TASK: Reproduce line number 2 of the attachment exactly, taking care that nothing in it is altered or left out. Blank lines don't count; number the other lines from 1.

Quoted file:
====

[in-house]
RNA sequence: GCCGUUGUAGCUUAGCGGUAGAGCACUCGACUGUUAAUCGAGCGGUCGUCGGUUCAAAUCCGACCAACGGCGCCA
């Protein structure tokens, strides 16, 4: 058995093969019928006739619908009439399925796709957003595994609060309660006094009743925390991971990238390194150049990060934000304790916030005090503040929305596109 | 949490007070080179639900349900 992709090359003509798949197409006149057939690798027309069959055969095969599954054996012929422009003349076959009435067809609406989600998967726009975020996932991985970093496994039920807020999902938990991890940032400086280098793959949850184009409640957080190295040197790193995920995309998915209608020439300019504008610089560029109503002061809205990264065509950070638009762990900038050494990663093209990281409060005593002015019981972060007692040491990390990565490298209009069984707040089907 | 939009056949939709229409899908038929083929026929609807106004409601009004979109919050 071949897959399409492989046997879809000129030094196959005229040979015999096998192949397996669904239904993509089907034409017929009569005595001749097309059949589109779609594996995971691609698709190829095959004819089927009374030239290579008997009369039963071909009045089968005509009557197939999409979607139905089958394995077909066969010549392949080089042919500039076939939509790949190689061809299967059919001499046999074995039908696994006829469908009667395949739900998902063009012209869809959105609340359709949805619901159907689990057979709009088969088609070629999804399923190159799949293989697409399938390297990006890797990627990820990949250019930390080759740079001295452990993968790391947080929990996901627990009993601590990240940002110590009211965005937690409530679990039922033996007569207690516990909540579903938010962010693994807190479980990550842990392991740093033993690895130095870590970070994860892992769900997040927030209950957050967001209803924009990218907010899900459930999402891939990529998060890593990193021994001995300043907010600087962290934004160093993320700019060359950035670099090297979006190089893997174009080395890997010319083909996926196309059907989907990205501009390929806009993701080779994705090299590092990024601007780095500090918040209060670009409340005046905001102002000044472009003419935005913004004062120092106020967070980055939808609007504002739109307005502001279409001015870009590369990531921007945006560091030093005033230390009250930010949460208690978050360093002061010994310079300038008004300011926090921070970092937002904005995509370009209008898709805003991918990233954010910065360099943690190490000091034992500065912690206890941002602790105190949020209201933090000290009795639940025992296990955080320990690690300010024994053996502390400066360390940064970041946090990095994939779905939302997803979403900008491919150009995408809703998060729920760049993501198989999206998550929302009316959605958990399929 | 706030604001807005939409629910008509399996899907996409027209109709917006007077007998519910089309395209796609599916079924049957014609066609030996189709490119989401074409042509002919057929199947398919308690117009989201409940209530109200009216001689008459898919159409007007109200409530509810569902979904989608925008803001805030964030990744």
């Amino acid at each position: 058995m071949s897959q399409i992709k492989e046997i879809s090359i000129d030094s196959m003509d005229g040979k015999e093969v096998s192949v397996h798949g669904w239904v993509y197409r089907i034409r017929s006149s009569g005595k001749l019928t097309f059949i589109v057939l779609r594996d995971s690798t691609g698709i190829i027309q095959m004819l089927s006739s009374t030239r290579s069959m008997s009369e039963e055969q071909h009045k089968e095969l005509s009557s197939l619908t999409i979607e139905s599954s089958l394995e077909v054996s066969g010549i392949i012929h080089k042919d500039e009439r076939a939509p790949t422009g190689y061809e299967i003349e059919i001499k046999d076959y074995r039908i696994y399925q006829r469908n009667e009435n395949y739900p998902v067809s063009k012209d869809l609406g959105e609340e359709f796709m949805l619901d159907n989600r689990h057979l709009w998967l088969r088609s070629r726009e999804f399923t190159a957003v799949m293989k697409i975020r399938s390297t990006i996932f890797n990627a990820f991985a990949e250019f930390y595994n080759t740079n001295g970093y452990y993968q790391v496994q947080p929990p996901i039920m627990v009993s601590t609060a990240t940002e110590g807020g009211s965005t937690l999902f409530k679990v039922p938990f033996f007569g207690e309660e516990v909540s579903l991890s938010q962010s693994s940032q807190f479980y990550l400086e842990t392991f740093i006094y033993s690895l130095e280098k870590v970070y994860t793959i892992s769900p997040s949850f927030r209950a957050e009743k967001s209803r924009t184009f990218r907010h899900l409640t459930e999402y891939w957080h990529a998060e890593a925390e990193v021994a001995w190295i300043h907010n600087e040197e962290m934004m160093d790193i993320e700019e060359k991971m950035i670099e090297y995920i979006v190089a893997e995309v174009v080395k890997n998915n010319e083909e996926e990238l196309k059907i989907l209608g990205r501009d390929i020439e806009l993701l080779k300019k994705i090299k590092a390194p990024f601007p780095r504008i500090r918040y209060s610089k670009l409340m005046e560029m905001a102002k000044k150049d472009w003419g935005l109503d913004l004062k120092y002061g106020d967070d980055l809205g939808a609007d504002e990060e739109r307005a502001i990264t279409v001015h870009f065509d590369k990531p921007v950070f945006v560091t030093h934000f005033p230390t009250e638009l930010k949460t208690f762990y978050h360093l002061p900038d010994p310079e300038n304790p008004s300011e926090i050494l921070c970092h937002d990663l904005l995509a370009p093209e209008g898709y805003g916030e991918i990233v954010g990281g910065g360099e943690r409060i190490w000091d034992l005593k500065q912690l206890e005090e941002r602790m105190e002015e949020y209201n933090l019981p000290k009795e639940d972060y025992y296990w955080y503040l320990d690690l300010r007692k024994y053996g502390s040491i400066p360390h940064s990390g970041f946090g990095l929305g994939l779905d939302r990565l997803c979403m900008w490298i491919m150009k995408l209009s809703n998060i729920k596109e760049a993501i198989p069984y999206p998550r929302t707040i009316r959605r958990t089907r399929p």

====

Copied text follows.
RNA sequence: GCCGUUGUAGCUUAGCGGUAGAGCACUCGACUGUUAAUCGAGCGGUCGUCGGUUCAAAUCCGACCAACGGCGCCA